Elderly drug mules: are Japan’s yakuza behind wave of arrests across Asia?
- A growing number of hard-up older people appear to be being targeted by Japan’s criminal underworld to smuggle drugs internationally
- Elderly passengers with drugs in their luggage were uncovered in China, Cambodia and Japan before the pandemic shut down air travel
During an X-ray inspection of his luggage, customs officials found 1.7kg of the drug wrapped in plastic in a suitcase.
Nonaka told investigators that he was given the package by a man living in Phnom Penh soon after his arrival in the city two days previously. Authorities say they believe the operation was the work of an organised smuggling ring.
“Japan’s underworld groups are moving into different areas to bring in income, and one of those areas is getting older people involved in smuggling,” said Nagamoto Kuroda, managing director and head of forensics and litigation consulting for FTI Consulting in Tokyo.
As well as narcotics, older people are also being convinced to smuggle gold and counterfeit pharmaceuticals because they have in the past typically attracted less attention from customs officials, Kuroda said, although authorities appear to have caught on to this tactic.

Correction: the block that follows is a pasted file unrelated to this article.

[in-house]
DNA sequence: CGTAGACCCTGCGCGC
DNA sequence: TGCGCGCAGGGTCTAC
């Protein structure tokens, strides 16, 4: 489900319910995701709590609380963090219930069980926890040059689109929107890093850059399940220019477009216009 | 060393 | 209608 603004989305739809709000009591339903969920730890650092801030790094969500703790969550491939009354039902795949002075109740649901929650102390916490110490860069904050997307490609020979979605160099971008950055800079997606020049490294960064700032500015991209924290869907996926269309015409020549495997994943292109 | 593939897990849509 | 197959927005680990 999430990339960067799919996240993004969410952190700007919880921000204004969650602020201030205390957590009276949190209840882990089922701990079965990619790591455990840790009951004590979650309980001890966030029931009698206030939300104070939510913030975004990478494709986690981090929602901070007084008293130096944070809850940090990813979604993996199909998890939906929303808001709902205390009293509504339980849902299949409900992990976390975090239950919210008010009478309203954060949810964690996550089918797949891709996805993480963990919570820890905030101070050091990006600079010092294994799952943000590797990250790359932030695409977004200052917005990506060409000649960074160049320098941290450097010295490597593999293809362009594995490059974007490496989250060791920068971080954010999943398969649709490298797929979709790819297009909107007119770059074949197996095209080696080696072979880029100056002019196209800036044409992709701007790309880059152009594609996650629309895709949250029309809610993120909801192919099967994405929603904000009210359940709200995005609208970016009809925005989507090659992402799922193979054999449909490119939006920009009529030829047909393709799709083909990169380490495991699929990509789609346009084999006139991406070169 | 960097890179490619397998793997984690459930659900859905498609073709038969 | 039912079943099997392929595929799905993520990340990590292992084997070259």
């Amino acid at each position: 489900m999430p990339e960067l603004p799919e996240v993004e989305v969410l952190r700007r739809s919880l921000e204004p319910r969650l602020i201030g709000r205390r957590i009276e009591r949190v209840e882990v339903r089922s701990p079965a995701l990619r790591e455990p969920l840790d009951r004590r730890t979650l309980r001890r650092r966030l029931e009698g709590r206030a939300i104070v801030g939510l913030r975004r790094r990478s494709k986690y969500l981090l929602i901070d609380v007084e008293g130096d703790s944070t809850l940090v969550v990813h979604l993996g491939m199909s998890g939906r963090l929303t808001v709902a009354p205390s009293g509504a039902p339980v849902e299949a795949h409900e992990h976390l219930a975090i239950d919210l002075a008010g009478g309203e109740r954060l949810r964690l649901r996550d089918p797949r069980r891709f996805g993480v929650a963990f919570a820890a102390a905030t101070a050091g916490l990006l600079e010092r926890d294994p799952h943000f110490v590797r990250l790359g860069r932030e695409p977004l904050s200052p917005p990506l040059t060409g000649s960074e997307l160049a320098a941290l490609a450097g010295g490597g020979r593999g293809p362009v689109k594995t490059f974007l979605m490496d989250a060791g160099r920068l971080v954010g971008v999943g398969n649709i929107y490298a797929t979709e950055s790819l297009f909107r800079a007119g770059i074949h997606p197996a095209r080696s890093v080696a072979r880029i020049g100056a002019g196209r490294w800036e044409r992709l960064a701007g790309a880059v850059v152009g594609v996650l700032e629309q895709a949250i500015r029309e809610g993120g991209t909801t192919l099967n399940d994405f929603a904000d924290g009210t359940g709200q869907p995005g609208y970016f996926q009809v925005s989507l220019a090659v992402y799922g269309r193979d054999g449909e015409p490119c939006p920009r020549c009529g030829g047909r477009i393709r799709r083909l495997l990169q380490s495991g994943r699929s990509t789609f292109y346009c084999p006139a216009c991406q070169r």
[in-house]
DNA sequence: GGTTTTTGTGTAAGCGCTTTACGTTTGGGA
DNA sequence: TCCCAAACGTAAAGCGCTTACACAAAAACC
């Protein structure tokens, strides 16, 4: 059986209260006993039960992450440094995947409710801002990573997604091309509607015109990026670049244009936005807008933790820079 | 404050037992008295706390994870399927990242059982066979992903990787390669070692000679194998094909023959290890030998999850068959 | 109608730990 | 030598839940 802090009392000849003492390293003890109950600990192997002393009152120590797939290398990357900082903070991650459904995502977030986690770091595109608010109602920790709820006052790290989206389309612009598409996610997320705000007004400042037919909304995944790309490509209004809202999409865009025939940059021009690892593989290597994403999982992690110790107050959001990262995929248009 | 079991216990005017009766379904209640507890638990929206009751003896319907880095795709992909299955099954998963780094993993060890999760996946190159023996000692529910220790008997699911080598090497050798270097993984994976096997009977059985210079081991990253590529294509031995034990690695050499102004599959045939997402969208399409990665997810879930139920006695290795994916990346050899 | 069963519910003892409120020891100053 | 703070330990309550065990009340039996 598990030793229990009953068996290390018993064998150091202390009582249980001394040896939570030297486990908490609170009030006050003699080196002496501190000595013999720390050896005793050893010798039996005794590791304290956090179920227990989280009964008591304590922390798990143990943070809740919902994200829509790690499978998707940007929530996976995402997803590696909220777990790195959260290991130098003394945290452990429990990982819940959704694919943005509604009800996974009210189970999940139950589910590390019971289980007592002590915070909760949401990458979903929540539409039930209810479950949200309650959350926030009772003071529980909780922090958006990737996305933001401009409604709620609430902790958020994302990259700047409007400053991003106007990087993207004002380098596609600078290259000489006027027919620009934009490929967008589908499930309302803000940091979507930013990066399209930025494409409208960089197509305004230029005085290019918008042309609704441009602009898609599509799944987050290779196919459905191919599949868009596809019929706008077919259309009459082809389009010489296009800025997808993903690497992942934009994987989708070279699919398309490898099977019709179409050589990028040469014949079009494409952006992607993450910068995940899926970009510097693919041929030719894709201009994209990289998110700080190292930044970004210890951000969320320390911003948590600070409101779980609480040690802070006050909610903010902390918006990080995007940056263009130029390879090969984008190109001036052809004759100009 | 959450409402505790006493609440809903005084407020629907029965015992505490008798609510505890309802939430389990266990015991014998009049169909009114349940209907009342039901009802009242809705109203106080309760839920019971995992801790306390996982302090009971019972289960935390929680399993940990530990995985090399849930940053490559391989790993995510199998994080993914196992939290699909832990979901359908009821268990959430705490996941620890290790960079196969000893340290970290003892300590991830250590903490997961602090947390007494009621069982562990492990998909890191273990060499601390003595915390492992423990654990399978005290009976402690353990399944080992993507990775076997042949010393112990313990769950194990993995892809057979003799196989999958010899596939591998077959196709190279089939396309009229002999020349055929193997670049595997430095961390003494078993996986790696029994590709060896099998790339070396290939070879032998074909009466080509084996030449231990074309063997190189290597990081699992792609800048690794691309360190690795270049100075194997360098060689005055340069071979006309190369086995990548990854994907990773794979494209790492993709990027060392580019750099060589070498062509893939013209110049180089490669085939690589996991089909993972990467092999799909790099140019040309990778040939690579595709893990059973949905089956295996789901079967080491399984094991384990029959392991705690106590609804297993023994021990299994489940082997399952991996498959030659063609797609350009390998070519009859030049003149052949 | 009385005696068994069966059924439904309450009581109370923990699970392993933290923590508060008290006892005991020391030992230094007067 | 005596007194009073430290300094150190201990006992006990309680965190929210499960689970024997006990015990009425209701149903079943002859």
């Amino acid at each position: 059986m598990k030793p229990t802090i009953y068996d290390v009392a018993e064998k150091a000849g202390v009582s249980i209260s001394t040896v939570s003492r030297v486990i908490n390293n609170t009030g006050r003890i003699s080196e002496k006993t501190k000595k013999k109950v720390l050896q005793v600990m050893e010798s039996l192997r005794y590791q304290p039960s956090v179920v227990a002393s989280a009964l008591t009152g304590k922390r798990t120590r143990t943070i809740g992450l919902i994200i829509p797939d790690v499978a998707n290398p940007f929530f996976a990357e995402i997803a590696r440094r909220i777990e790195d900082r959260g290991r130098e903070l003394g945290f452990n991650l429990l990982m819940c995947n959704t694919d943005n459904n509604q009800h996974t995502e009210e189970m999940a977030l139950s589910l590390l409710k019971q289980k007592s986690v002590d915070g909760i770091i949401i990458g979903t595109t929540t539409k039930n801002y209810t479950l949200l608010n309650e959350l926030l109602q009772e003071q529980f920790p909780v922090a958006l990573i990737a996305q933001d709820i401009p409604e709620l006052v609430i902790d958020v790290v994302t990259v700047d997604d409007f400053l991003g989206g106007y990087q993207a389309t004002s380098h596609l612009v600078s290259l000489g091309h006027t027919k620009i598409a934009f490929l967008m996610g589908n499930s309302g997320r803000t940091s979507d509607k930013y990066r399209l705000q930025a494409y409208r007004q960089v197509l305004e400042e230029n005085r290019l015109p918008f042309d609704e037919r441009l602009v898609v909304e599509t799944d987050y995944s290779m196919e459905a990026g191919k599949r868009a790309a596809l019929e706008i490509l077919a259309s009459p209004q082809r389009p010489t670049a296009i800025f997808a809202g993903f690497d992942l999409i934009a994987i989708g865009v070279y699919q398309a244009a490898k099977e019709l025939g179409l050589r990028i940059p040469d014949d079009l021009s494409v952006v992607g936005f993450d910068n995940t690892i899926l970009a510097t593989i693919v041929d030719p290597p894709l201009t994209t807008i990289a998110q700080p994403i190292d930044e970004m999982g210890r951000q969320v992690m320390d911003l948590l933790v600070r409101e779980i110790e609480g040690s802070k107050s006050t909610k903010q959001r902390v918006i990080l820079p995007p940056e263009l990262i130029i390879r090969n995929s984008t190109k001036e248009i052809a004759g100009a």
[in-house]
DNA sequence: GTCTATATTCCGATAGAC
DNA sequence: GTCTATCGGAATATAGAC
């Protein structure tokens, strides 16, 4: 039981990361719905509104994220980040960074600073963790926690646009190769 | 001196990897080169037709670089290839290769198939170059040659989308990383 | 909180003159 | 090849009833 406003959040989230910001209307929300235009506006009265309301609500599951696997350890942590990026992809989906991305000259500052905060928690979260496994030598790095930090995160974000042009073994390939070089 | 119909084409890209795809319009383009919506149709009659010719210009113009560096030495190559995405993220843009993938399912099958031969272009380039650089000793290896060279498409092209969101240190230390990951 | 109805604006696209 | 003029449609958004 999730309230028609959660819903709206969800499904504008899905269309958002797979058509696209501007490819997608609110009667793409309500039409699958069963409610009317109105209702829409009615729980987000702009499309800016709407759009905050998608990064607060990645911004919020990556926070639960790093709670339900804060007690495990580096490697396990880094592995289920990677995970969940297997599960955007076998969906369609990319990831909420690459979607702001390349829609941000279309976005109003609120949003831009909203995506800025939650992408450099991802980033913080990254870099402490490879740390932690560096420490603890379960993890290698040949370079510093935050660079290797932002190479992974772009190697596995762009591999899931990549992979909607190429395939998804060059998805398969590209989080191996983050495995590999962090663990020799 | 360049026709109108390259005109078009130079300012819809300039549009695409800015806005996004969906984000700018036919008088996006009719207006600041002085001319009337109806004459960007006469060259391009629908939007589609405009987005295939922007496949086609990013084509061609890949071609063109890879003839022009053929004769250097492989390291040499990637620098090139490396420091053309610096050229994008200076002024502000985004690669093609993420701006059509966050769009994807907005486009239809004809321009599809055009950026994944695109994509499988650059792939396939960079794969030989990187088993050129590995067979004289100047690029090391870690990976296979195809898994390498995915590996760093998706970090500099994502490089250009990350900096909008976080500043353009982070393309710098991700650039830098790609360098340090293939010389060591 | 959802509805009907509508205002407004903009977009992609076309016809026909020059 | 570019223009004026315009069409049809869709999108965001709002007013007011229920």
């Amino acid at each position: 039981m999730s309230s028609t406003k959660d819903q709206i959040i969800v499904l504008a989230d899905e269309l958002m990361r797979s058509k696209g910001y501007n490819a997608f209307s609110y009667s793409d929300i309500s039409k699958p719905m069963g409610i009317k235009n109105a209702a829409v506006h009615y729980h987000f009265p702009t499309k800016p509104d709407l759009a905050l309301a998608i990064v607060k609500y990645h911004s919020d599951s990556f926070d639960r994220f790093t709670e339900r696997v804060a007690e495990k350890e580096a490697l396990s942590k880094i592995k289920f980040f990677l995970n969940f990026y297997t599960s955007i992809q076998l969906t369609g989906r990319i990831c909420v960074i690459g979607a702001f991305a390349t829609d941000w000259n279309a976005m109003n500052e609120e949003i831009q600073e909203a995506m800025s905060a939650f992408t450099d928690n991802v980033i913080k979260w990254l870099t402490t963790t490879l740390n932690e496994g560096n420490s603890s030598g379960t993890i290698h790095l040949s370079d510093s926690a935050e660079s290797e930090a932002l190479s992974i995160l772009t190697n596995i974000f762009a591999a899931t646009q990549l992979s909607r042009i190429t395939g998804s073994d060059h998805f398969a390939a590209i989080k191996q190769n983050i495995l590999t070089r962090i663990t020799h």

Zachary Arnold, a 68-year-old American national, was arrested at Fukuoka Airport in December carrying about 10,000 tablets of ecstasy after arriving on a flight from France that had stopped off in South Korea. The haul, weighing in at 4.7kg and with an estimated street value of 40 million yen (US$381,680), was the largest ever seized at the airport.
Arnold told authorities that he “was simply told to carry the luggage” and had “no idea of what was inside”.
Jake Adelstein, a crime writer who specialises in Japan’s underworld groups, said the average age of Japan’s yakuza nowadays was about 50 “and they are not going to get their hands dirty doing this sort of thing themselves”.
“This is another example of what is termed ‘hinkon biz’, or a moneymaking scheme that preys on the elderly,” he said. “These are people who were in their 50s when the global recession struck in 2007, were laid off and were too old to get work again by the time the domestic economy had improved again.”
Elderly Japanese matching this description not only lost out on their expected future income “but they also were not able to pay into the national pension scheme, so the pensions they are getting now are often not enough to get by on,” Adelstein said.
The writer said it was “interesting” that Nonaka’s arrest was in Cambodia, where former yakuza kingpin Tadamasa Goto has based himself in recent years – though there is no evidence linking Goto to the case.
Smuggling gangs “do not care” when someone is arrested as they factor in such losses to their business model, Adelstein said, adding that courts in Japan have been more lenient towards older people caught smuggling, giving many suspended sentences rather than prison terms. If they are caught in other jurisdictions, however, judges have been less understanding.
“Smuggling drugs won’t bring in billions of yen for the yakuza, but it will certainly earn them in the millions, so it’s a reliable source of revenue when many of their other ‘businesses’ – such as protection rackets and illegal gambling – are increasingly becoming the target of the police,” he said.